BT schools grant can boost superfast learning
Wednesday 8th March, 2017
BT is a big supporter of education.
For example, our long-term UK tech literacy commitment is all about helping young people better understand where technology can take them, so they can thrive in a digital world.
We also want to increase access to the right technology and give schools and communities the support they need to get the best from it.
That’s why we've made £2 million available to UK communities via a grant for Community Fibre Partnerships that could benefit their local school.
The grant enables communities in the final five per cent of the UK not covered by fibre broadband rollout plans to apply for a match-funded grant of up to £20,000 toward the cost of their new fibre infrastructure - as long as that new infrastructure also serves their local school.
broadband can enhance learning and online safety
and staff won't see any internet slow-downs, even during peak times
that have got superfast find it has a very positive effect on teaching outcomes
and students spending more time accessing virtual learning environments
Since the scheme was launched communities and schools across the length and breadth of the UK have not been slow in applying for a grants from BT to connect them to faster, fibre broadband.
And a number have already been successful - to the delight of their teachers, students and local communities.
Ditcham Park School in Hampshire was one of the first in the country to benefit from the funding scheme when it was awarded more than £17,500 by the BT Community Fibre Partnership programme last year.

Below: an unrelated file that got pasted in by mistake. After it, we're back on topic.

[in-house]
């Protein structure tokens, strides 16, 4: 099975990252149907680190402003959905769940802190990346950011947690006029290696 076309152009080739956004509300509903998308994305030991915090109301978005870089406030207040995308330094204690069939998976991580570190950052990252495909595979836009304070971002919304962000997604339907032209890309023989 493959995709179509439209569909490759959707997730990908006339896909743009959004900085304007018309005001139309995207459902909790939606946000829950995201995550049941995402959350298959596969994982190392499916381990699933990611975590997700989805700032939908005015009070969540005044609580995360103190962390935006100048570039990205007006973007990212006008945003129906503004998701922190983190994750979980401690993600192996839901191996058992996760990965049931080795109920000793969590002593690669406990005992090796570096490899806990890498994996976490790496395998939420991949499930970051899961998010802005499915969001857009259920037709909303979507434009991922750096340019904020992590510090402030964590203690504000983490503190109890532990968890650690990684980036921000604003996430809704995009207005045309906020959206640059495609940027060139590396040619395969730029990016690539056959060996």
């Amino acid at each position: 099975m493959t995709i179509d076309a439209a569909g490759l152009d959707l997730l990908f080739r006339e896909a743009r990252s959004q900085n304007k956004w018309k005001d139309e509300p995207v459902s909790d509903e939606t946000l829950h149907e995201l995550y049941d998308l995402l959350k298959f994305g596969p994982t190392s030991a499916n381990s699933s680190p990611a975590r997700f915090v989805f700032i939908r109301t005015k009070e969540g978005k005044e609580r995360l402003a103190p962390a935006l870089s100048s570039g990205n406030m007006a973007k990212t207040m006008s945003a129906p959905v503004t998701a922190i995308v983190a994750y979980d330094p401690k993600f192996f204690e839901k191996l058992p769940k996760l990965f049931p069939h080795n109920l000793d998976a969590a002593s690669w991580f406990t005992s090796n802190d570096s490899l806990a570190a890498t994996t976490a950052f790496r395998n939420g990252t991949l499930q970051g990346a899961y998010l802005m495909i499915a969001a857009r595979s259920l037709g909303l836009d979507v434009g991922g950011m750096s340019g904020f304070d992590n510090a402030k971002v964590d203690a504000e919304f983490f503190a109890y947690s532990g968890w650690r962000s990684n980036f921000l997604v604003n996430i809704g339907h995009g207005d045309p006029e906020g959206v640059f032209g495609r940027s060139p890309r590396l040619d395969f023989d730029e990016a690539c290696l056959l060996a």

As a result, Openreach installed a superfast broadband fibre line capable of delivering broadband speeds up to 330mbps - more than 50 times faster than the school’s previous broadband service.
“This new technology will provide a leap in digital services that will benefit every single member of the school community, pupils, parents, staff and visitors.”
Rob Connolly, head teacher at Ditcham Park School
"This is really going to develop teaching and learning at Ditcham, which is going to be of great benefit for all of our pupils,” he says.
Mat Mitas, network manager at Ditcham Park School
Meanwhile, up in Scotland, Dunedin School is also celebrating the prospect of a brighter future for its students and teachers.
The small, south Edinburgh secondary school, attended by pupils who have not coped with mainstream schooling, was awarded a grant by BT after it had contacted the company to for help in finding the best way to get a fast internet connection.
“The internet plays an important role in our school today, from students researching projects to developing new computing skills which are vital for their working lives ahead. We look forward to seeing the benefits of the new high-speed link to our students and staff when it goes live next year.”
Paul Gardner, teacher at Dunedin School
And Stoneraise Primary School, located on the outskirts of Carlisle, are also using a community grant from BT to connect to a fibre broadband service.
After trying several different options the school successfully applied for a match-funded grant of up to £20,000 from BT towards the cost of a new local fibre network.
“The connection we’ll be getting will make a huge difference to the way the school runs and, most importantly, how the children learn. We couldn’t have achieved this solution and price with anyone else but BT.”
Toby Clements, governor at Stoneraise Primary School
If your community is not served by superfast fibre - and it also includes a school that doesn't have access to superfast broadband then it could be eligible for a grant.